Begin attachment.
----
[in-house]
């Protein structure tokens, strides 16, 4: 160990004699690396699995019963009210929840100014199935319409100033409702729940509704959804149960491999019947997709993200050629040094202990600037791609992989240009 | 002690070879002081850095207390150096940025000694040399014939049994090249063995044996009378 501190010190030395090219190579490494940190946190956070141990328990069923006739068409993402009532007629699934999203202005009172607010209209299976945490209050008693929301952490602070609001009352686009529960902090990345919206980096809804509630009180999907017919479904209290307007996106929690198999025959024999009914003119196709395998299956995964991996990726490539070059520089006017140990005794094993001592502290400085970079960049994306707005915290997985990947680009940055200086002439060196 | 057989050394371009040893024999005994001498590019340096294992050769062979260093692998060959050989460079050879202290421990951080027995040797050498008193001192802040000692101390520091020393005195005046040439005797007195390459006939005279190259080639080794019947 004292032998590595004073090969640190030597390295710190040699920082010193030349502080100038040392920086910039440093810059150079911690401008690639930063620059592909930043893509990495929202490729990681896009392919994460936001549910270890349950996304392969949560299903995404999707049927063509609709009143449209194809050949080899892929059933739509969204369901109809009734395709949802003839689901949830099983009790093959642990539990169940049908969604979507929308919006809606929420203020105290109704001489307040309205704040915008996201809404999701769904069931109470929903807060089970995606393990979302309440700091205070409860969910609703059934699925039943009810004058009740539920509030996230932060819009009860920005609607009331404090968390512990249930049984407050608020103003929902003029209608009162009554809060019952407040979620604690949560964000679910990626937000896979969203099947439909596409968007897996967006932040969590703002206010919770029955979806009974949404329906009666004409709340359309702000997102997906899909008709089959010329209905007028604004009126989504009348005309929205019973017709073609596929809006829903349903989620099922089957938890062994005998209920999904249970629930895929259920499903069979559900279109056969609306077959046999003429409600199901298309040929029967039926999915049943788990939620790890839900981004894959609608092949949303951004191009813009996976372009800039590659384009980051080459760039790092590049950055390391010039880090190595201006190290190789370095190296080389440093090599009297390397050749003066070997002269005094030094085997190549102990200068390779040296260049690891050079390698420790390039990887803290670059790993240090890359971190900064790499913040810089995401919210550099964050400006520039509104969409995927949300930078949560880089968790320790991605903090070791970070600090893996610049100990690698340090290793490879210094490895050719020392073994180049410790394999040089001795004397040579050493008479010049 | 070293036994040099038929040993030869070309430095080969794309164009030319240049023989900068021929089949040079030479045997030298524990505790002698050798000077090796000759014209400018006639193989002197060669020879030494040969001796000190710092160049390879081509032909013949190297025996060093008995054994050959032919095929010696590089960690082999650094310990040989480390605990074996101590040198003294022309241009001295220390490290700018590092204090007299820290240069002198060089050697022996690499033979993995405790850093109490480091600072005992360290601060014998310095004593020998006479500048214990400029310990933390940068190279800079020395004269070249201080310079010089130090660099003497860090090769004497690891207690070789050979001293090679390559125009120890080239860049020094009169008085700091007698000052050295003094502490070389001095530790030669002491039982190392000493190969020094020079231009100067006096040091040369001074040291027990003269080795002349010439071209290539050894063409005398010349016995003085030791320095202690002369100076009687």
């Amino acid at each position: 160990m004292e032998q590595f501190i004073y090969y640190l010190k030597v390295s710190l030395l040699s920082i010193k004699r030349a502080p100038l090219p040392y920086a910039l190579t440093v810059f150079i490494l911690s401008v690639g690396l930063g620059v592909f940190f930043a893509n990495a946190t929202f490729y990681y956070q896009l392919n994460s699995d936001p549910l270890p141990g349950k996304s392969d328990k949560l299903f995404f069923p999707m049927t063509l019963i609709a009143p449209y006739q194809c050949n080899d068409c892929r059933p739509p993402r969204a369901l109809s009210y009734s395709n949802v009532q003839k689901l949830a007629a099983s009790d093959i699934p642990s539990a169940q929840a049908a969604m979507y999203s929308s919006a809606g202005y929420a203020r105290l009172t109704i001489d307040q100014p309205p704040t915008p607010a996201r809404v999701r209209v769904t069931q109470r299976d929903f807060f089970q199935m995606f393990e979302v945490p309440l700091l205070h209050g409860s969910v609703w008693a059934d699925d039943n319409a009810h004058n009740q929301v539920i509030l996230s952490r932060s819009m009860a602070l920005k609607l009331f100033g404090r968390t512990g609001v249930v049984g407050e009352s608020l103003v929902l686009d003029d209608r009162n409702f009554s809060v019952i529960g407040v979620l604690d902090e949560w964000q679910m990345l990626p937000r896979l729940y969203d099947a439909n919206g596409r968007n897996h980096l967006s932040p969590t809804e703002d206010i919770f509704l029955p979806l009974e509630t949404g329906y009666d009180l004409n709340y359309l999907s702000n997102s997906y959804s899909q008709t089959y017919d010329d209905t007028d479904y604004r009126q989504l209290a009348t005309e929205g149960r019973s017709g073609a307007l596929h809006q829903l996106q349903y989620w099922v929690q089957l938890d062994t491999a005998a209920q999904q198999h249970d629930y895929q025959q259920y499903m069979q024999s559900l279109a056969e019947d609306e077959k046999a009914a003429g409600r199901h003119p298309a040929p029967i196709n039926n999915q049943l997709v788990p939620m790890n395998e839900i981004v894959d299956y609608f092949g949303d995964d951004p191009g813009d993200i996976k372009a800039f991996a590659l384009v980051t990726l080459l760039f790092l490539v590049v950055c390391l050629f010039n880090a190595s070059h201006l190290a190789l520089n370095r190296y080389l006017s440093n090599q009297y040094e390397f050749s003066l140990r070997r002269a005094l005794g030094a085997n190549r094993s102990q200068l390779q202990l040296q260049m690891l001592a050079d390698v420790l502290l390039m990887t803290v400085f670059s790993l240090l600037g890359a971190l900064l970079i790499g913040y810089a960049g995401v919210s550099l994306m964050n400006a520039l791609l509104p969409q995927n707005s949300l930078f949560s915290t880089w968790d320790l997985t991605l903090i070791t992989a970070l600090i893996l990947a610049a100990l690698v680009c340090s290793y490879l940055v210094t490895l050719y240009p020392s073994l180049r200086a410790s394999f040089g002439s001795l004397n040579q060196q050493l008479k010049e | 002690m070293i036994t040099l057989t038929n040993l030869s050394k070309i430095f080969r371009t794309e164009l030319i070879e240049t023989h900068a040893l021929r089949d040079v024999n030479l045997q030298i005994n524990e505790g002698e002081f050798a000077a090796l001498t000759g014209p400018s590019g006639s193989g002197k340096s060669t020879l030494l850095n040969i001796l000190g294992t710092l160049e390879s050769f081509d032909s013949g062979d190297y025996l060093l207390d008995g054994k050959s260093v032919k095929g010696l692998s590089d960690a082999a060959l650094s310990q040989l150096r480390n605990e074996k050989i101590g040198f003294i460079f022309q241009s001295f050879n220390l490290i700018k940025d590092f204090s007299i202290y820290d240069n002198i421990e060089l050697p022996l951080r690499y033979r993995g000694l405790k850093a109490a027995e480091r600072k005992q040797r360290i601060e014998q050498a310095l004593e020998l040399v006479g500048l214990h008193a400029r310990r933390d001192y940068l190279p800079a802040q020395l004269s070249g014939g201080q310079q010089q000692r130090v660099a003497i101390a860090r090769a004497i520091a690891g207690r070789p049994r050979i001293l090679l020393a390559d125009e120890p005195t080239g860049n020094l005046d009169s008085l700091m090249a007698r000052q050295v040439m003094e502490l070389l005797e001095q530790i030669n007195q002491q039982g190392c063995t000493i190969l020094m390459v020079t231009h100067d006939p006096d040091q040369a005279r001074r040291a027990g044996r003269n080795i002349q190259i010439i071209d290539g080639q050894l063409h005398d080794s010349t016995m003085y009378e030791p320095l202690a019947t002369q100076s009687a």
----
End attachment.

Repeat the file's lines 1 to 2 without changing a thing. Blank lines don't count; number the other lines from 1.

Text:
[in-house]
């Protein structure tokens, strides 16, 4: 160990004699690396699995019963009210929840100014199935319409100033409702729940509704959804149960491999019947997709993200050629040094202990600037791609992989240009 | 002690070879002081850095207390150096940025000694040399014939049994090249063995044996009378 501190010190030395090219190579490494940190946190956070141990328990069923006739068409993402009532007629699934999203202005009172607010209209299976945490209050008693929301952490602070609001009352686009529960902090990345919206980096809804509630009180999907017919479904209290307007996106929690198999025959024999009914003119196709395998299956995964991996990726490539070059520089006017140990005794094993001592502290400085970079960049994306707005915290997985990947680009940055200086002439060196 | 057989050394371009040893024999005994001498590019340096294992050769062979260093692998060959050989460079050879202290421990951080027995040797050498008193001192802040000692101390520091020393005195005046040439005797007195390459006939005279190259080639080794019947 004292032998590595004073090969640190030597390295710190040699920082010193030349502080100038040392920086910039440093810059150079911690401008690639930063620059592909930043893509990495929202490729990681896009392919994460936001549910270890349950996304392969949560299903995404999707049927063509609709009143449209194809050949080899892929059933739509969204369901109809009734395709949802003839689901949830099983009790093959642990539990169940049908969604979507929308919006809606929420203020105290109704001489307040309205704040915008996201809404999701769904069931109470929903807060089970995606393990979302309440700091205070409860969910609703059934699925039943009810004058009740539920509030996230932060819009009860920005609607009331404090968390512990249930049984407050608020103003929902003029209608009162009554809060019952407040979620604690949560964000679910990626937000896979969203099947439909596409968007897996967006932040969590703002206010919770029955979806009974949404329906009666004409709340359309702000997102997906899909008709089959010329209905007028604004009126989504009348005309929205019973017709073609596929809006829903349903989620099922089957938890062994005998209920999904249970629930895929259920499903069979559900279109056969609306077959046999003429409600199901298309040929029967039926999915049943788990939620790890839900981004894959609608092949949303951004191009813009996976372009800039590659384009980051080459760039790092590049950055390391010039880090190595201006190290190789370095190296080389440093090599009297390397050749003066070997002269005094030094085997190549102990200068390779040296260049690891050079390698420790390039990887803290670059790993240090890359971190900064790499913040810089995401919210550099964050400006520039509104969409995927949300930078949560880089968790320790991605903090070791970070600090893996610049100990690698340090290793490879210094490895050719020392073994180049410790394999040089001795004397040579050493008479010049 | 070293036994040099038929040993030869070309430095080969794309164009030319240049023989900068021929089949040079030479045997030298524990505790002698050798000077090796000759014209400018006639193989002197060669020879030494040969001796000190710092160049390879081509032909013949190297025996060093008995054994050959032919095929010696590089960690082999650094310990040989480390605990074996101590040198003294022309241009001295220390490290700018590092204090007299820290240069002198060089050697022996690499033979993995405790850093109490480091600072005992360290601060014998310095004593020998006479500048214990400029310990933390940068190279800079020395004269070249201080310079010089130090660099003497860090090769004497690891207690070789050979001293090679390559125009120890080239860049020094009169008085700091007698000052050295003094502490070389001095530790030669002491039982190392000493190969020094020079231009100067006096040091040369001074040291027990003269080795002349010439071209290539050894063409005398010349016995003085030791320095202690002369100076009687």